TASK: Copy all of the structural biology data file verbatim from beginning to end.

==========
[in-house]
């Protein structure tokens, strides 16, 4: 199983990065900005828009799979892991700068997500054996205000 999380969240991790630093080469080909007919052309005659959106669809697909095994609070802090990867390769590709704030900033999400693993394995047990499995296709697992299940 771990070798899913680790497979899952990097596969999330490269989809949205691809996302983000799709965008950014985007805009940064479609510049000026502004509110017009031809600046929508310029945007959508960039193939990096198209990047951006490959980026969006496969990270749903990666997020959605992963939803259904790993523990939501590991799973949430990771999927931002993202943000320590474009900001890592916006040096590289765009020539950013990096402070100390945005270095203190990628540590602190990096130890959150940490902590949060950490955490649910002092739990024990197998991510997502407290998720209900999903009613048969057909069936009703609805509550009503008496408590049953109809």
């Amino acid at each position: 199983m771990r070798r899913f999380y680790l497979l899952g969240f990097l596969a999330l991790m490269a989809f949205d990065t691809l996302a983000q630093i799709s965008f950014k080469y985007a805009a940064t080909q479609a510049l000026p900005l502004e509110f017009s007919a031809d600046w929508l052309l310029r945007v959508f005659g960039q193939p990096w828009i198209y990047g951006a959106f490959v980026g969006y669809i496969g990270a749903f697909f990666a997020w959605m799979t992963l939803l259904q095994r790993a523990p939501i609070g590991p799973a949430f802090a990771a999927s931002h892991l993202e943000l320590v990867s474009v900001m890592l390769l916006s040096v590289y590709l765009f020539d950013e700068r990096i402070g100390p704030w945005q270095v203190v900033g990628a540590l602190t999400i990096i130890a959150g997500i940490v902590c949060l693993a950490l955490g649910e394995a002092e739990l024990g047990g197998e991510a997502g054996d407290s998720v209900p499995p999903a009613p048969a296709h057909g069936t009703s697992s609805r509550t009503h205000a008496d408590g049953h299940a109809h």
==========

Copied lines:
[in-house]
């Protein structure tokens, strides 16, 4: 199983990065900005828009799979892991700068997500054996205000 999380969240991790630093080469080909007919052309005659959106669809697909095994609070802090990867390769590709704030900033999400693993394995047990499995296709697992299940 771990070798899913680790497979899952990097596969999330490269989809949205691809996302983000799709965008950014985007805009940064479609510049000026502004509110017009031809600046929508310029945007959508960039193939990096198209990047951006490959980026969006496969990270749903990666997020959605992963939803259904790993523990939501590991799973949430990771999927931002993202943000320590474009900001890592916006040096590289765009020539950013990096402070100390945005270095203190990628540590602190990096130890959150940490902590949060950490955490649910002092739990024990197998991510997502407290998720209900999903009613048969057909069936009703609805509550009503008496408590049953109809």
């Amino acid at each position: 199983m771990r070798r899913f999380y680790l497979l899952g969240f990097l596969a999330l991790m490269a989809f949205d990065t691809l996302a983000q630093i799709s965008f950014k080469y985007a805009a940064t080909q479609a510049l000026p900005l502004e509110f017009s007919a031809d600046w929508l052309l310029r945007v959508f005659g960039q193939p990096w828009i198209y990047g951006a959106f490959v980026g969006y669809i496969g990270a749903f697909f990666a997020w959605m799979t992963l939803l259904q095994r790993a523990p939501i609070g590991p799973a949430f802090a990771a999927s931002h892991l993202e943000l320590v990867s474009v900001m890592l390769l916006s040096v590289y590709l765009f020539d950013e700068r990096i402070g100390p704030w945005q270095v203190v900033g990628a540590l602190t999400i990096i130890a959150g997500i940490v902590c949060l693993a950490l955490g649910e394995a002092e739990l024990g047990g197998e991510a997502g054996d407290s998720v209900p499995p999903a009613p048969a296709h057909g069936t009703s697992s609805r509550t009503h205000a008496d408590g049953h299940a109809h």